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A Big Slice of Nothing, Sauteed

By Rebecca Loh and Vladimir Zelevinsky

Staff Writers

Directed by Ridley Scott

Written by David Mamet and Steven Zaillian

With Anthony Hopkins, Julianne Moore, Gary Oldman, and Ray Liotta

The morals of Hannibal the movie: (a) It’s wrong to betray people for money; (b) It’s wrong to kidnap people, and even more so if you plan to feed them to wild, flesh-eating pigs;

(c) It’s good to make movies that are based on bestselling novels and that are sequels to hit movies, ’cause you can make a whole lotta money.

Precisely ten years after the release of The Silence of the Lambs, Thomas Harris’s creepiest character, Hannibal Lecter (once again played by Anthony Hopkins), returns to the big screen. Where Silence was a kick-ass movie that also happened to be about something, Hannibal is as lame as it is pointless. The entire point of the movie has already been summarized above.

The most obvious difference between the two films is the absence of Jodie Foster, who played FBI trainee Clarice Starling in the first one. Though Foster officially dropped out because of conflicting projects, a more likely reason is that she read the script and realized the movie would suck.

And that’s the screenplay that was written by two greats: David Mamet (Glengarry Glen Ross, among others) and Steven Zaillian (Schindler’s List). Sadly enough, this screenplay is more reminiscent of Mamet’s Ronin and Zaillian’s Clear and Present Danger -- that is, a whole lot of goings-on with pretty much nothing happening.

Another really cool guy involved here is director Ridley Scott, taking the reins from Jonathan Demme who helmed Silence -- but Scott’s mind here is clearly not on making a coherent narrative. He’s more interested in making Hannibal’s portrait formed by the flock of pigeons or directing every action sequence by sorta swooshing the camera around (the same method he employed in Gladiator).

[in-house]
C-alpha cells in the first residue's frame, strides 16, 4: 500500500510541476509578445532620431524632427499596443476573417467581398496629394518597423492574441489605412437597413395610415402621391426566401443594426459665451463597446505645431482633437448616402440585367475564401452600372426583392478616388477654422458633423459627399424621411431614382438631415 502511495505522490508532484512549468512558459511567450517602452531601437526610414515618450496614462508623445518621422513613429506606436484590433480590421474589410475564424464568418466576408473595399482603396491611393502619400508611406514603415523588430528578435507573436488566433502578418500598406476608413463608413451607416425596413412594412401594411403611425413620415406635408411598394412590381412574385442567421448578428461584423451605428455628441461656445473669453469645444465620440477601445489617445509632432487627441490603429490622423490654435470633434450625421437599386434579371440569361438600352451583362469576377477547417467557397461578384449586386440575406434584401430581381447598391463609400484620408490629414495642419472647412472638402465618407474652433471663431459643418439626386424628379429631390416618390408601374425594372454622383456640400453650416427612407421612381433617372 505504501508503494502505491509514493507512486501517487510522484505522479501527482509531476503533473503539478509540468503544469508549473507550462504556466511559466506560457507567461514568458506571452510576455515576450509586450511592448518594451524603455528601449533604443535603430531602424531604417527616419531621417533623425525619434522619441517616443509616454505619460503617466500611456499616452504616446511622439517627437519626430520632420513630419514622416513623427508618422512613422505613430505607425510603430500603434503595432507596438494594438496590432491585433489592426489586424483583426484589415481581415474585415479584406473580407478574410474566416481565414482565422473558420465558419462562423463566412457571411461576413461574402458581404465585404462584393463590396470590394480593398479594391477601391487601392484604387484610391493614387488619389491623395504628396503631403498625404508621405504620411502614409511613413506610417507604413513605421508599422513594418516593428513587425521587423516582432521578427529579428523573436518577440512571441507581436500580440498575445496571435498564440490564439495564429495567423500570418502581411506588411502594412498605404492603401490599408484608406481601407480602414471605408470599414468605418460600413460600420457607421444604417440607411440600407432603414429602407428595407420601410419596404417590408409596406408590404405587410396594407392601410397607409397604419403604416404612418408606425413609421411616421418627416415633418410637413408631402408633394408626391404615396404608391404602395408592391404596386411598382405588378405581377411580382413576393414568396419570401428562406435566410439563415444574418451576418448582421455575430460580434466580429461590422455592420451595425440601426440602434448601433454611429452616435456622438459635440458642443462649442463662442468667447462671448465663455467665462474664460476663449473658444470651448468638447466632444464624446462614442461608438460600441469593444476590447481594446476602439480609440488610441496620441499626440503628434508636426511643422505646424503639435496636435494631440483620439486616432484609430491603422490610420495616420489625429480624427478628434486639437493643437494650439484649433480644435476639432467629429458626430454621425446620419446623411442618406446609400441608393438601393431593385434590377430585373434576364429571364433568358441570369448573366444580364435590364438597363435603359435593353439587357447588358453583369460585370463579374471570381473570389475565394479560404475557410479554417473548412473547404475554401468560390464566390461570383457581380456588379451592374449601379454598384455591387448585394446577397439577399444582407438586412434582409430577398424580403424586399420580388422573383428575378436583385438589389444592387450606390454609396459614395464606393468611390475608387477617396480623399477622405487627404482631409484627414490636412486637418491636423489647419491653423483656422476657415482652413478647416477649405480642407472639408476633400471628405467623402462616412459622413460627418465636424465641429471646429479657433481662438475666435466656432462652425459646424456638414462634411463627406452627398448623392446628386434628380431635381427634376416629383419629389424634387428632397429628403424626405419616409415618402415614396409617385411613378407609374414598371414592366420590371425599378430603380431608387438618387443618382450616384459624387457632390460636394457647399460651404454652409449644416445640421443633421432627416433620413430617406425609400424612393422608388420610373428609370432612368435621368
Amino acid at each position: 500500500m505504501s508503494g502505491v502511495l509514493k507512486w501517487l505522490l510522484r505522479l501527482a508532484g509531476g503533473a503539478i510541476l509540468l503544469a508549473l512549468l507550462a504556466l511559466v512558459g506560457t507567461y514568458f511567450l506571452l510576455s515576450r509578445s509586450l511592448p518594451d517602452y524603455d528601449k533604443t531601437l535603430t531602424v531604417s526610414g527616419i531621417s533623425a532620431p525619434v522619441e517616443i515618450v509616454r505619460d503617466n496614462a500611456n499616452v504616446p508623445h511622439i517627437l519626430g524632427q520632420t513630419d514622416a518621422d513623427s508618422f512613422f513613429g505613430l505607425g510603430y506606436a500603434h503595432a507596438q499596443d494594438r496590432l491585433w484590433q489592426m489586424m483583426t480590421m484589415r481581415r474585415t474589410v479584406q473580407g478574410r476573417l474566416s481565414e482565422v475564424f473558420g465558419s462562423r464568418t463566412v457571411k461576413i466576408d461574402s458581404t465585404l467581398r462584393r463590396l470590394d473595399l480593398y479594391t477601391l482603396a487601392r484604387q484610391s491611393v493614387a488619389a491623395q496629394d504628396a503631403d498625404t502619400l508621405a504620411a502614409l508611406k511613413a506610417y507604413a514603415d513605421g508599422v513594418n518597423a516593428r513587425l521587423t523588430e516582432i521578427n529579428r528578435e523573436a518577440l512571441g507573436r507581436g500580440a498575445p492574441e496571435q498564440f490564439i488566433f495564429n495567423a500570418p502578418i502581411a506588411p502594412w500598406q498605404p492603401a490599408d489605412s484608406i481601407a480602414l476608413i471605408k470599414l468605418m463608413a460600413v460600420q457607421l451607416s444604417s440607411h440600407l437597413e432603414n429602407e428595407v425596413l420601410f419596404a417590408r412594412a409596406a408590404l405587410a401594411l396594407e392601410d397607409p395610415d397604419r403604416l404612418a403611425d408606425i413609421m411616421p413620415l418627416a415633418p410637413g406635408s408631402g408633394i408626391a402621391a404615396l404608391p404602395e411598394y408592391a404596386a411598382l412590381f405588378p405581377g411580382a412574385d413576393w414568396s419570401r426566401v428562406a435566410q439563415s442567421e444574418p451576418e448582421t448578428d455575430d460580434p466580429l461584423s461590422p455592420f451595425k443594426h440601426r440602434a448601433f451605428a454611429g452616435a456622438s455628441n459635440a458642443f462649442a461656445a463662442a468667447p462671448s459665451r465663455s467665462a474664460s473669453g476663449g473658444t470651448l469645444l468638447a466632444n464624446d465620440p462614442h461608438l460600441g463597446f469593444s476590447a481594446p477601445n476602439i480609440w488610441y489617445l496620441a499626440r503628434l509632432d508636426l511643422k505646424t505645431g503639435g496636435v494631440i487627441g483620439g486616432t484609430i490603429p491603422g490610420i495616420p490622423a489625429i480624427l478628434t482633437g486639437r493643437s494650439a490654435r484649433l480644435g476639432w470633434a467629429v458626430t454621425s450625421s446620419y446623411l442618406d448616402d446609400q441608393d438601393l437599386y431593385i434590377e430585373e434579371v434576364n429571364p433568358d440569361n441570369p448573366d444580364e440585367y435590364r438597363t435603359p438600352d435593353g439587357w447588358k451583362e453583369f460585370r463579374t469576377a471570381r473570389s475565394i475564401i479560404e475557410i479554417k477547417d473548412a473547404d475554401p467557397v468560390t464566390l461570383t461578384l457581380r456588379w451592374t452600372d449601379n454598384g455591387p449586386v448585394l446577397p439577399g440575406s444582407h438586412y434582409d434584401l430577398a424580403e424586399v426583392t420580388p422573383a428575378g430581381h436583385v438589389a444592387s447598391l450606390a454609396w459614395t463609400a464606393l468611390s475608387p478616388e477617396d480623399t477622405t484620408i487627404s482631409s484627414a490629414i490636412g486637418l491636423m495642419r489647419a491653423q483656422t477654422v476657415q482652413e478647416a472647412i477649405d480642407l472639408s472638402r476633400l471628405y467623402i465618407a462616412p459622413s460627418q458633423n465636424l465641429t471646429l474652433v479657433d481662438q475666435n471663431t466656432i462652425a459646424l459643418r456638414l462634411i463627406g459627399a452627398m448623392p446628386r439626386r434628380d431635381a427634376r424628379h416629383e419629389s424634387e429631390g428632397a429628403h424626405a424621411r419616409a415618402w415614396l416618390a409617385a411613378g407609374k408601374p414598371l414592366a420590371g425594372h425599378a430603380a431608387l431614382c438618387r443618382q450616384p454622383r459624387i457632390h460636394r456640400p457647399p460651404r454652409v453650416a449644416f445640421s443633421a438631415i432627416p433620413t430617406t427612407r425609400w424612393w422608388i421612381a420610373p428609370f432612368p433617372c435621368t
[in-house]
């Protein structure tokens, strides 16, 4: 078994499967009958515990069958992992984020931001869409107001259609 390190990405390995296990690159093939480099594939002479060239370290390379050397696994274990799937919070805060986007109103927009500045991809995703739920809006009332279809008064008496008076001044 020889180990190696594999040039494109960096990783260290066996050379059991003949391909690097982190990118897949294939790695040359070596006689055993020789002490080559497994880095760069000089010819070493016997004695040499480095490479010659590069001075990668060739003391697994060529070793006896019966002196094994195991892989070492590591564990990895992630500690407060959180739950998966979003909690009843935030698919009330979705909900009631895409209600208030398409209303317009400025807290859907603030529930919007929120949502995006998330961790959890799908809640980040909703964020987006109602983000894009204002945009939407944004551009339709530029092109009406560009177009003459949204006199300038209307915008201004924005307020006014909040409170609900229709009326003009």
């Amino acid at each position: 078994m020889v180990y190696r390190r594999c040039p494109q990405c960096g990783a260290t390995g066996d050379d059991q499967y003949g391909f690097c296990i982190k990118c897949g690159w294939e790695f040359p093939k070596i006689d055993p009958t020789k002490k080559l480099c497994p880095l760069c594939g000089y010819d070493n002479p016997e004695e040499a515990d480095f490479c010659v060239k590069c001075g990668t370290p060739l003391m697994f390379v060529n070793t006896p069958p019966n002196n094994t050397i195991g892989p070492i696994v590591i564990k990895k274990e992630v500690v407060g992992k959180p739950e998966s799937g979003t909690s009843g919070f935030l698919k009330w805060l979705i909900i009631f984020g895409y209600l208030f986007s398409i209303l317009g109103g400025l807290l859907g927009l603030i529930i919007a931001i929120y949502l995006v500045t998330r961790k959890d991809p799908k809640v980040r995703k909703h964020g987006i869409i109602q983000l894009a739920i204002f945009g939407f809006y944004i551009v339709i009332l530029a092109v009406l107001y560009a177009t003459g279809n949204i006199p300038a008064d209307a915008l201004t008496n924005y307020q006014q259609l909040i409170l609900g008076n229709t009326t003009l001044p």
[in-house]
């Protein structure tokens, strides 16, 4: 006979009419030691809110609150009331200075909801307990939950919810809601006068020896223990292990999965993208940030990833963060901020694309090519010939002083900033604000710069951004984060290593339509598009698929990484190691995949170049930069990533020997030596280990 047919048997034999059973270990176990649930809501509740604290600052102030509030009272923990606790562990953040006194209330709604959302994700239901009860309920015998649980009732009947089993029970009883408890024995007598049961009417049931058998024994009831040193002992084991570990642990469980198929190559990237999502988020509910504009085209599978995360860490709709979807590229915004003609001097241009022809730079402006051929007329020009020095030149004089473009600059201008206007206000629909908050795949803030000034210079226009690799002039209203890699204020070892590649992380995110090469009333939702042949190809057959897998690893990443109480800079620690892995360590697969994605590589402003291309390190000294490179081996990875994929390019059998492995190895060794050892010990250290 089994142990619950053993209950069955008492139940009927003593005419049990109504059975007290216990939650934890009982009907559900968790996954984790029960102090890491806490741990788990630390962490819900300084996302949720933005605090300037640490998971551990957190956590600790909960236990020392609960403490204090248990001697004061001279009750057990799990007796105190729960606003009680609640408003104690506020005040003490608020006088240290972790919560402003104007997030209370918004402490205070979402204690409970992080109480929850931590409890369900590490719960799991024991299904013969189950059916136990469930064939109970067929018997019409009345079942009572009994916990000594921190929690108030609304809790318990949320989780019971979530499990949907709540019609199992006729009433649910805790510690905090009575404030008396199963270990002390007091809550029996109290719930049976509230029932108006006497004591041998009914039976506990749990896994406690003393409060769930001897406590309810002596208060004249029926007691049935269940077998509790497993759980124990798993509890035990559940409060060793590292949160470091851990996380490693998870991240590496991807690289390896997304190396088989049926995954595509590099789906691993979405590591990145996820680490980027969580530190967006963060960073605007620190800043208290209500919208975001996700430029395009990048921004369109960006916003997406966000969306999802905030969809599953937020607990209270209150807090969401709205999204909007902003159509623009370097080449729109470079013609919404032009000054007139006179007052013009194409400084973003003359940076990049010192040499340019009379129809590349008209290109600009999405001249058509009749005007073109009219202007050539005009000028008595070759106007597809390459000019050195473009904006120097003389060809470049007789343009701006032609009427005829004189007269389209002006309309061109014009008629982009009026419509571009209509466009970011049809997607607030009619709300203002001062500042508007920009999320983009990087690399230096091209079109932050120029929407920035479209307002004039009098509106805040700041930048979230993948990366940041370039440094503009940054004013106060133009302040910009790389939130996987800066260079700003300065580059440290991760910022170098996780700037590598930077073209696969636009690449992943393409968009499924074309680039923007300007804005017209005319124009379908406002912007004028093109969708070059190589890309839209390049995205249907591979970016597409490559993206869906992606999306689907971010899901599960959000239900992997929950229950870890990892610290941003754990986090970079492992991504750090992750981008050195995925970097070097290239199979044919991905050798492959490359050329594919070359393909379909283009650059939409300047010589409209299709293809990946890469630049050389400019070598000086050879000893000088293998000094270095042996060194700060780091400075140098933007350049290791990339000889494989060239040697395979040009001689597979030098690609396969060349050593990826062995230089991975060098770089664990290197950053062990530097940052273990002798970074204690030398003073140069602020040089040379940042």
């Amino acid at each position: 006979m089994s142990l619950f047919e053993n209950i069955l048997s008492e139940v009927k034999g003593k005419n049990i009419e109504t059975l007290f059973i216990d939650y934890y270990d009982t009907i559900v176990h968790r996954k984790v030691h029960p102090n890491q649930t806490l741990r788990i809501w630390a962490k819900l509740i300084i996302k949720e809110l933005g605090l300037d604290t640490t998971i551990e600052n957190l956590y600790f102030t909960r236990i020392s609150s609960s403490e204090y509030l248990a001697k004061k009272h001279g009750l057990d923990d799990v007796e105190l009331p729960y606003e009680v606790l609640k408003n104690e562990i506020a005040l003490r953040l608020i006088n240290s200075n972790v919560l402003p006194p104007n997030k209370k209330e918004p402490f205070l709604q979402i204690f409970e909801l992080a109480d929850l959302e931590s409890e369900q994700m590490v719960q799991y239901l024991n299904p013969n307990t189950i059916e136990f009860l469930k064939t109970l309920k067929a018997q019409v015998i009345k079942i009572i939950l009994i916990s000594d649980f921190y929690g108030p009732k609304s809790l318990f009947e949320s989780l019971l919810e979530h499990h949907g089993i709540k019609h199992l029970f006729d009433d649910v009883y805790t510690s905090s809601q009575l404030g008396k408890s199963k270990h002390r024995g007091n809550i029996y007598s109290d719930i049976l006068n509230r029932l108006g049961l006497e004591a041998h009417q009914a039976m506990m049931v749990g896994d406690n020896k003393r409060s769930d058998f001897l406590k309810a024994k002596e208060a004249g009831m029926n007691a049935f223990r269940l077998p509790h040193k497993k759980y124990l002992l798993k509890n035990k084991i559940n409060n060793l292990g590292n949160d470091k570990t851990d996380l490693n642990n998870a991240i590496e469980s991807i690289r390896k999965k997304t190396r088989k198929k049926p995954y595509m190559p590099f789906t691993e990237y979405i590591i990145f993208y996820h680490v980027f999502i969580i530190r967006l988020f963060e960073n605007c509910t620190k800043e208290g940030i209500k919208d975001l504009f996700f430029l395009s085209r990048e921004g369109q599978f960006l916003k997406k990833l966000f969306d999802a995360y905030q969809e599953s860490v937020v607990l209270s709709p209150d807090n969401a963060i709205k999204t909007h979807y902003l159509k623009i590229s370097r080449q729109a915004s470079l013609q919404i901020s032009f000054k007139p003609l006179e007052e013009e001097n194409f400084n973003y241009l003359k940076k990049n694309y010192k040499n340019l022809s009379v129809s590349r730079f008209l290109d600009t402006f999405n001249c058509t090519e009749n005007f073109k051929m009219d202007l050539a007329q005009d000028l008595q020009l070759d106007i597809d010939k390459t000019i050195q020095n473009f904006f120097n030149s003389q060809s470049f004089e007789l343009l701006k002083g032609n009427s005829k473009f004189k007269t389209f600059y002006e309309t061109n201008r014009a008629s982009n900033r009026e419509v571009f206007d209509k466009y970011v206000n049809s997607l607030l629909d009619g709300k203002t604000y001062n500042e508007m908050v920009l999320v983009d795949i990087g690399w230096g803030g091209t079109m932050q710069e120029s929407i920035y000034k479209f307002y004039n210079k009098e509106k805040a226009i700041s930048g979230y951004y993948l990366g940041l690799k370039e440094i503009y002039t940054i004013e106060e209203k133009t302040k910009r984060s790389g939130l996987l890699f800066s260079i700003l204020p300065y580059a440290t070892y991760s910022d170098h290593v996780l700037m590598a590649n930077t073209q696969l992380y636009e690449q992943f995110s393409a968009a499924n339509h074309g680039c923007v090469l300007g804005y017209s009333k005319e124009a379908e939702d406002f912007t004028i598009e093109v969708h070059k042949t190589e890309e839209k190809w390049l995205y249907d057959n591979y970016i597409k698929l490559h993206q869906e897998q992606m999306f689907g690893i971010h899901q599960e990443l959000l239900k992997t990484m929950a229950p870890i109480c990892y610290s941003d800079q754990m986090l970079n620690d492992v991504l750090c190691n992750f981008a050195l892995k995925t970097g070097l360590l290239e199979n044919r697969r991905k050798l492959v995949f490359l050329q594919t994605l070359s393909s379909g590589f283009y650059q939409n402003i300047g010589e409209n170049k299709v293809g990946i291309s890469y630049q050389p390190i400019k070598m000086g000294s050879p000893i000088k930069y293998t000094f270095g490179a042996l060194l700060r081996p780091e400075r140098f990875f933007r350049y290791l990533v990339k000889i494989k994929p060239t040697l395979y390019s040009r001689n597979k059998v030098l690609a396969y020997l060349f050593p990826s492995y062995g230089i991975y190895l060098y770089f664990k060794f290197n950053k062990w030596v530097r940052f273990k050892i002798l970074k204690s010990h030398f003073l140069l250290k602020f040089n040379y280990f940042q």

Anthony Hopkins appears to be the only person enjoying himself. Reprising his role as the psycho psychiatrist, Hopkins dominates the screen, again assuming the hypnotic voice and coolly efficient movements of the good doctor. The difference this time is that he gets to play a good guy, at least compared to the assorted slimeballs that populate the movie. With Gary Oldman (buried under a pile of makeup) as a vengeful freak and Ray Liotta as a racist, sexist, homophobic, corrupt official, Hannibal “the Cannibal” seems downright warm and cuddly.

And that’s much much more than can be said of Julianne Moore’s version of Clarice Starling. Physically, Moore fits the part, but that’s as close as she gets to capturing the character. Whereas Jodie Foster had given Starling depth and vulnerability in Silence, Moore somehow managed to destroy the character, portraying her as cold and efficient, and completely lacking the charisma that made us like her in the original. Besides that, well, let’s just say that Foster is much more physically attractive ...

And speaking of attractiveness, the makeup crew for this movie deserves much praise for turning Gary Oldman into one of the most hideous monstrosities in film history. Generally speaking, the gory makeup and special effects are done very well. There are several scenes in the film where the gore is so shocking and disgusting that it is actually pretty damn cool.

The movie is also really not boring (if this sounds like damning with faint praise, it is), but, when all is said and done, it is entirely pointless. It only serves to make money for the studios that released it -- and, oh yeah, as a twisted reminder that if you are mean, someone just might come and eat some of your body parts. So there.